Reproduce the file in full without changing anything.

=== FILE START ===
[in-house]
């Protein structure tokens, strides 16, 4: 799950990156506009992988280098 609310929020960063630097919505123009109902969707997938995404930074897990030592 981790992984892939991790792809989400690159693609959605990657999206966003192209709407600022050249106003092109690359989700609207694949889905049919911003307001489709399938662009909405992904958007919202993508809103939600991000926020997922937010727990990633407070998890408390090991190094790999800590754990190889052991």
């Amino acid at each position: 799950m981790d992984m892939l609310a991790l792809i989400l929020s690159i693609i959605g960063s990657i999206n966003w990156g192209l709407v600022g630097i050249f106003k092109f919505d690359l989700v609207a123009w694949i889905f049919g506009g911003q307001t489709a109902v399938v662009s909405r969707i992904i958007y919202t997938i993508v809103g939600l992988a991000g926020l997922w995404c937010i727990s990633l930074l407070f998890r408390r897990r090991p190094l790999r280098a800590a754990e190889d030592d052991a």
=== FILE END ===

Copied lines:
[in-house]
């Protein structure tokens, strides 16, 4: 799950990156506009992988280098 609310929020960063630097919505123009109902969707997938995404930074897990030592 981790992984892939991790792809989400690159693609959605990657999206966003192209709407600022050249106003092109690359989700609207694949889905049919911003307001489709399938662009909405992904958007919202993508809103939600991000926020997922937010727990990633407070998890408390090991190094790999800590754990190889052991």
């Amino acid at each position: 799950m981790d992984m892939l609310a991790l792809i989400l929020s690159i693609i959605g960063s990657i999206n966003w990156g192209l709407v600022g630097i050249f106003k092109f919505d690359l989700v609207a123009w694949i889905f049919g506009g911003q307001t489709a109902v399938v662009s909405r969707i992904i958007y919202t997938i993508v809103g939600l992988a991000g926020l997922w995404c937010i727990s990633l930074l407070f998890r408390r897990r090991p190094l790999r280098a800590a754990e190889d030592d052991a």